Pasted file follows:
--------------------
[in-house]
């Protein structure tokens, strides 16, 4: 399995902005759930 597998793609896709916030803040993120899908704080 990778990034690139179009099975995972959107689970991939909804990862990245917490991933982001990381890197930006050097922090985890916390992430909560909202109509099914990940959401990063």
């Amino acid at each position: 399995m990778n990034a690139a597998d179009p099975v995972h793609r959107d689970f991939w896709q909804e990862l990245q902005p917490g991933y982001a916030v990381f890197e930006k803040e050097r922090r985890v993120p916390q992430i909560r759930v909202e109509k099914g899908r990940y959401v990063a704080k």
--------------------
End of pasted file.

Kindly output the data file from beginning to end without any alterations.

[in-house]
């Protein structure tokens, strides 16, 4: 399995902005759930 597998793609896709916030803040993120899908704080 990778990034690139179009099975995972959107689970991939909804990862990245917490991933982001990381890197930006050097922090985890916390992430909560909202109509099914990940959401990063």
């Amino acid at each position: 399995m990778n990034a690139a597998d179009p099975v995972h793609r959107d689970f991939w896709q909804e990862l990245q902005p917490g991933y982001a916030v990381f890197e930006k803040e050097r922090r985890v993120p916390q992430i909560r759930v909202e109509k099914g899908r990940y959401v990063a704080k």